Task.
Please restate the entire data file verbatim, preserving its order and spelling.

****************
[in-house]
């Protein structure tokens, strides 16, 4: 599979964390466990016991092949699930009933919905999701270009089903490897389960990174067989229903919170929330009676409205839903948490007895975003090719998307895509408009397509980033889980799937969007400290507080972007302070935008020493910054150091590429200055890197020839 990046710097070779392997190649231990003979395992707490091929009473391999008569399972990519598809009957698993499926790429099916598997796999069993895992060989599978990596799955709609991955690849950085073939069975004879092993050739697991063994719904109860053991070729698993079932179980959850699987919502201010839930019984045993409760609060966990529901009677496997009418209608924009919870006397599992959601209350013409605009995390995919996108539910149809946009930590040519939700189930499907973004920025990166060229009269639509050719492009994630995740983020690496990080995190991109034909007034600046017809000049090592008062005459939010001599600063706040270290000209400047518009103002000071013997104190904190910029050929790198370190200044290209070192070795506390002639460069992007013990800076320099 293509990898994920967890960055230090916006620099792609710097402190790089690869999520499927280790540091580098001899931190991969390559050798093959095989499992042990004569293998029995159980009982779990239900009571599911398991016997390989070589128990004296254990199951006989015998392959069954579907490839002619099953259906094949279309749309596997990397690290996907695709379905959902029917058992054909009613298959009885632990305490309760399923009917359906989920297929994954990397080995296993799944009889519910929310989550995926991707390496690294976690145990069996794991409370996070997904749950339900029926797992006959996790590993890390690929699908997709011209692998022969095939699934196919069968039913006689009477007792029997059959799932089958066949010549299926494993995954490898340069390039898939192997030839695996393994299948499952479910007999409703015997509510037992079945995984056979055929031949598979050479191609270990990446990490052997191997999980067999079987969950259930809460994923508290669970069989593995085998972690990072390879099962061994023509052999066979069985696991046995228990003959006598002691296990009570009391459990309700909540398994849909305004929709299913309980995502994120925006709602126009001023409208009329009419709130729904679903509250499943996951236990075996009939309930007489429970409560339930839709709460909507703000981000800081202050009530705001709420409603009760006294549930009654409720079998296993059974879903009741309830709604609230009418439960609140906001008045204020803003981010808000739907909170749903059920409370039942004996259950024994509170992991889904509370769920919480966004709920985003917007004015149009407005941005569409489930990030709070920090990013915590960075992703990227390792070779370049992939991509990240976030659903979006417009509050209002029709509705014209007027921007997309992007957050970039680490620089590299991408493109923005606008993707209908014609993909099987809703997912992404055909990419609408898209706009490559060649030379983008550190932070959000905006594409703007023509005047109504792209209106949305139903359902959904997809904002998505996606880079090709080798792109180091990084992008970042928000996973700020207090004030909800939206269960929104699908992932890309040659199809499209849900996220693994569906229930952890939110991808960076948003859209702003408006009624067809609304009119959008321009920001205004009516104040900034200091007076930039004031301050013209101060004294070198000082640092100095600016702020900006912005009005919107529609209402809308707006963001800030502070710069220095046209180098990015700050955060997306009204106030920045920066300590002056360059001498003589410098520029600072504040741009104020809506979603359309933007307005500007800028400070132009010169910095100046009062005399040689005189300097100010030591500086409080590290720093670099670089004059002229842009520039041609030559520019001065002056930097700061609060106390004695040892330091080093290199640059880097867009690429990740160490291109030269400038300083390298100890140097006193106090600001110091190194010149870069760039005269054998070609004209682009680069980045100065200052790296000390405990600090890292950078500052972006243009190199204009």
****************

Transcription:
[in-house]
């Protein structure tokens, strides 16, 4: 599979964390466990016991092949699930009933919905999701270009089903490897389960990174067989229903919170929330009676409205839903948490007895975003090719998307895509408009397509980033889980799937969007400290507080972007302070935008020493910054150091590429200055890197020839 990046710097070779392997190649231990003979395992707490091929009473391999008569399972990519598809009957698993499926790429099916598997796999069993895992060989599978990596799955709609991955690849950085073939069975004879092993050739697991063994719904109860053991070729698993079932179980959850699987919502201010839930019984045993409760609060966990529901009677496997009418209608924009919870006397599992959601209350013409605009995390995919996108539910149809946009930590040519939700189930499907973004920025990166060229009269639509050719492009994630995740983020690496990080995190991109034909007034600046017809000049090592008062005459939010001599600063706040270290000209400047518009103002000071013997104190904190910029050929790198370190200044290209070192070795506390002639460069992007013990800076320099 293509990898994920967890960055230090916006620099792609710097402190790089690869999520499927280790540091580098001899931190991969390559050798093959095989499992042990004569293998029995159980009982779990239900009571599911398991016997390989070589128990004296254990199951006989015998392959069954579907490839002619099953259906094949279309749309596997990397690290996907695709379905959902029917058992054909009613298959009885632990305490309760399923009917359906989920297929994954990397080995296993799944009889519910929310989550995926991707390496690294976690145990069996794991409370996070997904749950339900029926797992006959996790590993890390690929699908997709011209692998022969095939699934196919069968039913006689009477007792029997059959799932089958066949010549299926494993995954490898340069390039898939192997030839695996393994299948499952479910007999409703015997509510037992079945995984056979055929031949598979050479191609270990990446990490052997191997999980067999079987969950259930809460994923508290669970069989593995085998972690990072390879099962061994023509052999066979069985696991046995228990003959006598002691296990009570009391459990309700909540398994849909305004929709299913309980995502994120925006709602126009001023409208009329009419709130729904679903509250499943996951236990075996009939309930007489429970409560339930839709709460909507703000981000800081202050009530705001709420409603009760006294549930009654409720079998296993059974879903009741309830709604609230009418439960609140906001008045204020803003981010808000739907909170749903059920409370039942004996259950024994509170992991889904509370769920919480966004709920985003917007004015149009407005941005569409489930990030709070920090990013915590960075992703990227390792070779370049992939991509990240976030659903979006417009509050209002029709509705014209007027921007997309992007957050970039680490620089590299991408493109923005606008993707209908014609993909099987809703997912992404055909990419609408898209706009490559060649030379983008550190932070959000905006594409703007023509005047109504792209209106949305139903359902959904997809904002998505996606880079090709080798792109180091990084992008970042928000996973700020207090004030909800939206269960929104699908992932890309040659199809499209849900996220693994569906229930952890939110991808960076948003859209702003408006009624067809609304009119959008321009920001205004009516104040900034200091007076930039004031301050013209101060004294070198000082640092100095600016702020900006912005009005919107529609209402809308707006963001800030502070710069220095046209180098990015700050955060997306009204106030920045920066300590002056360059001498003589410098520029600072504040741009104020809506979603359309933007307005500007800028400070132009010169910095100046009062005399040689005189300097100010030591500086409080590290720093670099670089004059002229842009520039041609030559520019001065002056930097700061609060106390004695040892330091080093290199640059880097867009690429990740160490291109030269400038300083390298100890140097006193106090600001110091190194010149870069760039005269054998070609004209682009680069980045100065200052790296000390405990600090890292950078500052972006243009190199204009």